Certain practices may help support a safe fast. This includes staying hydrated and including enough protein in your meals on the days you eat.

There are many different ways to fast.

Intermittent fasting is an increasingly popular eating pattern that involves not eating or sharply restricting your food intake for certain periods of time.

This fasting method has been linked to a range of potential health benefits, including short-term increases in human growth hormone (HGH) and changes in gene expression (1, 2, 3, 4).

Such effects are linked to longevity and a lower risk of disease. Thus, people who fast regularly often hope to lose weight or live a healthier, longer life. However, fasting can be dangerous if not done properly.

Here are 10 tips to help you fast safely.

There is no single way to fast, meaning that the duration of your fast is up to you.

Popular regimens include (5):

  • 5:2 fasting: Restrict your calorie intake for 2 days per week (500 calories per day for cisgender females and
    600 for cisgender males).
  • 6:1 fasting: This pattern is similar to the 5:2, but there’s only 1 day of reduced calorie intake instead of 2 days.
  • “Eat Stop Eat”: A 24-hour complete fast one to two times per week.
  • 16:8 fasting: This pattern involves only consuming food in an 8-hour window and fasting for 16 hours a day, every day of the week.
  • Alternate day fasting: This involves fasting for 24 hours on alternate days.

Most of these regimens advise short fast periods of 8–24 hours. However, some people choose to undertake much longer fasts of 48 and even up to 72 hours.

Longer fast periods increase your risk of problems associated with fasting. This includes dehydration, irritability, mood changes, fainting, hunger, a lack of energy, and being unable to focus (6, 7).

The best way to avoid these side effects is to stick to shorter fasting periods of up to 24 hours — especially when you’re just starting out.

If you want to increase your fasting period to more than 72 hours, you should seek medical supervision.


Longer periods of fasting increase your risk of side effects, such as dehydration, dizziness, and fainting. To reduce your risk, keep your fasting periods short.

In general, fasting involves the removal of some or all food and drink for a period of time.

Although you can remove food altogether on fast days, some fasting patterns, like the 5:2 diet, allow you to consume up to around 25% of your calorie requirements in a day (8).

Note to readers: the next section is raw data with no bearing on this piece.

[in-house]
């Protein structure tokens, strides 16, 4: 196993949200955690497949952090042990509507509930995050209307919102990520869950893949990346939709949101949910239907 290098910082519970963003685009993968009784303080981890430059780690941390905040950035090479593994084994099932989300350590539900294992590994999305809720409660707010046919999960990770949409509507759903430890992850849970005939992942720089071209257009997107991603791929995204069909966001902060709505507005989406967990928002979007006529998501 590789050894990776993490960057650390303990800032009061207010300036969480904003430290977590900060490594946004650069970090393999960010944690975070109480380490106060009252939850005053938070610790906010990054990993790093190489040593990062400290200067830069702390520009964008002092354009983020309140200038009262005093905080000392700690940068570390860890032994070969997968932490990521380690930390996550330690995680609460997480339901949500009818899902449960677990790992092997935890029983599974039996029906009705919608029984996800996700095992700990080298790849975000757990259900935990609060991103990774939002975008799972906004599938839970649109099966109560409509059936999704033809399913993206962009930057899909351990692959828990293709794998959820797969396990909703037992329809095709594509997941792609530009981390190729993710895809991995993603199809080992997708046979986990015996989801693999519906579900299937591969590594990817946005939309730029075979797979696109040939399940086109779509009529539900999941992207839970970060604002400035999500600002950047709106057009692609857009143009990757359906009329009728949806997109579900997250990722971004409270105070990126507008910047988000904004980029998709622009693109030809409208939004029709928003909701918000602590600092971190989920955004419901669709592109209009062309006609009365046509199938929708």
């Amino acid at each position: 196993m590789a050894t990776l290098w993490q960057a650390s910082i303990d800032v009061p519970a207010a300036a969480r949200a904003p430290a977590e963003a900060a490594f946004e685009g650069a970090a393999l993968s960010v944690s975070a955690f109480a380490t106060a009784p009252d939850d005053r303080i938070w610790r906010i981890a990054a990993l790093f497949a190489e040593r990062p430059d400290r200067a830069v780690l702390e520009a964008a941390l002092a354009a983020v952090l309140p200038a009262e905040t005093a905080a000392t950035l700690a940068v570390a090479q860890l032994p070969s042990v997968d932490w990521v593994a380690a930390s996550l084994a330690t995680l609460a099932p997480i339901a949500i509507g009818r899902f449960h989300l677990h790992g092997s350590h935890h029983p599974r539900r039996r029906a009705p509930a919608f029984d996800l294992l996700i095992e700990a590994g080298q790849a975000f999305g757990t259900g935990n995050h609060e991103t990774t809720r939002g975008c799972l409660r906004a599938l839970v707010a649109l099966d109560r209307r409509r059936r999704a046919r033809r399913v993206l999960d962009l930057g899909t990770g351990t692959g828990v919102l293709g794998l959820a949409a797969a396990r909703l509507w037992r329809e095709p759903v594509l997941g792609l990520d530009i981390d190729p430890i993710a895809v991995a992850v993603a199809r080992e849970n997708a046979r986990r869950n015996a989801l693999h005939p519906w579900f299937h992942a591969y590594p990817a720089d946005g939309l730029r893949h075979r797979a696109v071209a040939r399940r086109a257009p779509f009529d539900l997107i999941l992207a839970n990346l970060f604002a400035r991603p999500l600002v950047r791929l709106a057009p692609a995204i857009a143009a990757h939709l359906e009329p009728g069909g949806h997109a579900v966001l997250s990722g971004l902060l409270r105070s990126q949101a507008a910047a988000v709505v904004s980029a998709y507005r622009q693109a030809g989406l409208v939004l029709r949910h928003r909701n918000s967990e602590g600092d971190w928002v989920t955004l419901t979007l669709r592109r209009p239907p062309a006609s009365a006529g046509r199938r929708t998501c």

If you want to try fasting, restricting your calories so that you still eat small amounts on your fast days may be a safer option than doing a full-blown fast.

This approach may help reduce some of the risks associated with fasting, such as feeling faint, hungry, and unfocused.

It may also make fasting more sustainable since you likely won’t feel as hungry.


Eating a small amount on fast days rather than cutting out all food may reduce your risk of side effects and help keep hunger at bay.

Mild dehydration can result in fatigue, dry mouth, thirst, and headaches — so it’s vital to drink enough fluid on a fast (9).

Most health authorities recommend the 8×8 rule — eight 8-ounce glasses, or just under 2 liters (L) in total, of fluid every day — to stay hydrated (10).

However, the actual amount of fluid you need — although likely in this range — is quite individual.

Because you get around 20–30% of the fluid your body needs from food, it’s quite easy to get dehydrated while on a fast (11).

During a fast, many people aim to drink more than 8 cups (2 L) of water over the course of the day. However, your thirst should tell you when you need to drink more, so listen to your body.


As you meet some of your daily fluid needs through food, you can get dehydrated while fasting. To prevent this, listen to your body and drink when thirsty.

Avoiding eating on fast days can be difficult, especially if you are feeling bored and hungry.

One way to avoid unintentionally breaking your fast is to keep busy.

Activities that may distract you from hunger — but don’t use up too much energy — include walking and meditating.

However, any activity that’s calming and not too strenuous would keep your mind engaged. You could take a bath, read a book, or listen to a podcast.


Keeping busy with low intensity activities, such as walking or meditating, may make your fast days easier

It can be tempting after a period of restriction to celebrate by eating a huge meal.

However, breaking your fast with a feast could leave you feeling bloated and tired. (12).

Additionally, if you want to lose weight, feasting may harm your long-term goals by slowing down or halting your weight loss.

Because your overall calorie quota impacts your weight, consuming excessive calories after a fast will reduce your calorie deficit (13).

The best way to break a fast is to continue eating normally and get back into your regular eating routine.


If you eat an unusually large meal after your fast day, you may end up feeling tired and bloated. Try easing gently back into your normal food routine instead.